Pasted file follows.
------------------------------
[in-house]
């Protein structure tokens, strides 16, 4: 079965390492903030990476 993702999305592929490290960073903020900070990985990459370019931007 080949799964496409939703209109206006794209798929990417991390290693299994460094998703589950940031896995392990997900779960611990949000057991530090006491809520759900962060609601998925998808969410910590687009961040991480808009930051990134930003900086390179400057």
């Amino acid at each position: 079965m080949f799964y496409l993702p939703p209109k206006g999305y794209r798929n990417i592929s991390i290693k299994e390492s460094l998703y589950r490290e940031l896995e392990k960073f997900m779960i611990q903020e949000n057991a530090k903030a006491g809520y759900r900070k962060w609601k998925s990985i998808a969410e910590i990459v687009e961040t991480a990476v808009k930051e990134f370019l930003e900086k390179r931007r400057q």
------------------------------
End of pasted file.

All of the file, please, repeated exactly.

[in-house]
């Protein structure tokens, strides 16, 4: 079965390492903030990476 993702999305592929490290960073903020900070990985990459370019931007 080949799964496409939703209109206006794209798929990417991390290693299994460094998703589950940031896995392990997900779960611990949000057991530090006491809520759900962060609601998925998808969410910590687009961040991480808009930051990134930003900086390179400057």
């Amino acid at each position: 079965m080949f799964y496409l993702p939703p209109k206006g999305y794209r798929n990417i592929s991390i290693k299994e390492s460094l998703y589950r490290e940031l896995e392990k960073f997900m779960i611990q903020e949000n057991a530090k903030a006491g809520y759900r900070k962060w609601k998925s990985i998808a969410e910590i990459v687009e961040t991480a990476v808009k930051e990134f370019l930003e900086k390179r931007r400057q």